Feeds

World's first iPhone worm Rickrolls angry fanbois

Hey, jailbreakers: ikee never gonna give you up

  • alert
  • submit to reddit

Reducing security risks from open source software

iPhone owners in Australia awoke this weekend to find their devices targeted by self-replicating attacks that display an image of 1980s heart throb Rick Astley that's not easily removed.

The attacks, which researchers say are the world's first iPhone worm in the wild, target jailbroken iPhones that have SSH software installed and keep Apple's default root password of "alpine." In addition to showing a well-coiffed picture of Astley, the new wallpaper displays the message "ikee is never going to give you up," a play on Astley's saccharine addled 1987 hit "Never Gonna Give You Up."

Tricking victims in to inadvertently playing the song has become a popular prank known as Rickrolling.

A review of some of the source code, shows that the malware, once installed, searches the mobile phone network for other vulnerable iPhones and when it finds one, copies itself to them using the the default password and SSH, a Unix application also known as secure shell. People posting to this thread on Australian discussion forum Whirlpool first reported being hit on Friday.

"I foolishly had forgot to change my root and user password last time i had jailbroke my phone," wrote one forum participant. In addition to his own iPhone being attacked, he said a flatmate's iPhone 3G was also sullied with the image of Astley. Users who tried to delete the image were chagrined to find it reappear once they rebooted their device.

The attack is a wakeup call for anyone who takes the time to jailbreak an iPhone. While the hack greatly expands the capabilities of the Apple smartphone, it can also make it more vulnerable. Programs such as OpenSSH, which can only be installed after iPhones have undergone the procedure, can be extremely useful, but if owners haven't bothered to change their root password, the programs also represent a gaping hole waiting to be exploited.

Indeed, a hacker going by the moniker ikee and claiming to be responsible for the worm said here that he wrote the program to bring awareness to the widely followed practice of failing to change the iPhone's password.

"I was quite amazed by the number of people who didn't RTFM and change their default passwords," the unidentified worm writer said. "I admit I probably pissed of [sic] a few people, but it was all in good fun (well ok for me anyway)."

Ikee said the worm disables the SSH daemon so it can't be targeted further.

So far, there are no reports of people outside of Australia getting infected. And the attack appears to do nothing more than Rickroll victims with the Astley wallpaper. But because the writer released source code for four separate variants, it wouldn't be surprising for copycats in other regions to appropriate the attack code and potentially imbue it with more malicious payloads.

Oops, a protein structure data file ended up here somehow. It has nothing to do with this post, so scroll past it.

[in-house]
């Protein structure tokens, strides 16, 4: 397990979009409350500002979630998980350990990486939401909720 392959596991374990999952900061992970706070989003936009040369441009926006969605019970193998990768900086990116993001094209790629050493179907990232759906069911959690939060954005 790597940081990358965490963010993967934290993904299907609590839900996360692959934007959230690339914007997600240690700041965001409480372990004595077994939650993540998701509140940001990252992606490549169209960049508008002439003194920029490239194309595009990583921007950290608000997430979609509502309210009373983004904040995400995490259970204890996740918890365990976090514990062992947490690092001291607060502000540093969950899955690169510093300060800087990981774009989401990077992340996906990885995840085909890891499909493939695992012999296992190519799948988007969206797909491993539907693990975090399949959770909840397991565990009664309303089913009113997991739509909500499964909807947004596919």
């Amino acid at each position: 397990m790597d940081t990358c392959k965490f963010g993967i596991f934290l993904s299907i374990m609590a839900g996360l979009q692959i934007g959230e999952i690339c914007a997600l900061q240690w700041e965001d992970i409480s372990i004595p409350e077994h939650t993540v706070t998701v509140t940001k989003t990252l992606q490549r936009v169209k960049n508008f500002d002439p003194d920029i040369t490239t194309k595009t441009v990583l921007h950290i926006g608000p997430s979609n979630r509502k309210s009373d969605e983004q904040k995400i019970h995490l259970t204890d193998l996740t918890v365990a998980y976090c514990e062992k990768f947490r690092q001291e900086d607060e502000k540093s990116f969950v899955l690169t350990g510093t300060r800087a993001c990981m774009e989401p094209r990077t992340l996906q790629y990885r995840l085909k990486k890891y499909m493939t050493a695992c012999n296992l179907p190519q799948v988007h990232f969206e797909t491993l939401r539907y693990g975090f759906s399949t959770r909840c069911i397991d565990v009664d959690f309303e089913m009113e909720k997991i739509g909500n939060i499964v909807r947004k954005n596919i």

Instructions for changing the iPhone's root password are here.

Mobile application security vulnerability report

More from The Register

next story
LibreSSL RNG bug fix: What's all the forking fuss about, ask devs
Blow to bit-spitter 'tis but a flesh wound, claim team
Microsoft: You NEED bad passwords and should re-use them a lot
Dirty QWERTY a perfect P@ssword1 for garbage websites
Manic malware Mayhem spreads through Linux, FreeBSD web servers
And how Google could cripple infection rate in a second
NUDE SNAPS AGENCY: NSA bods love 'showing off your saucy selfies'
Swapping other people's sexts is a fringe benefit, says Snowden
Own a Cisco modem or wireless gateway? It might be owned by someone else, too
Remote code exec in HTTP server hands kit to bad guys
British data cops: We need greater powers and more money
You want data butt kicking, we need bigger boots - ICO
Crooks fling banking Trojan at Japanese smut site fans
Wait - they're doing online banking with an unpatched Windows PC?
NIST told to grow a pair and kick NSA to the curb
Lrn2crypto, oversight panel tells US govt's algorithm bods
prev story

Whitepapers

Top three mobile application threats
Prevent sensitive data leakage over insecure channels or stolen mobile devices.
The Essential Guide to IT Transformation
ServiceNow discusses three IT transformations that can help CIO's automate IT services to transform IT and the enterprise.
Mobile application security vulnerability report
The alarming realities regarding the sheer number of applications vulnerable to attack, and the most common and easily addressable vulnerability errors.
How modern custom applications can spur business growth
Learn how to create, deploy and manage custom applications without consuming or expanding the need for scarce, expensive IT resources.
Consolidation: the foundation for IT and business transformation
In this whitepaper learn how effective consolidation of IT and business resources can enable multiple, meaningful business benefits.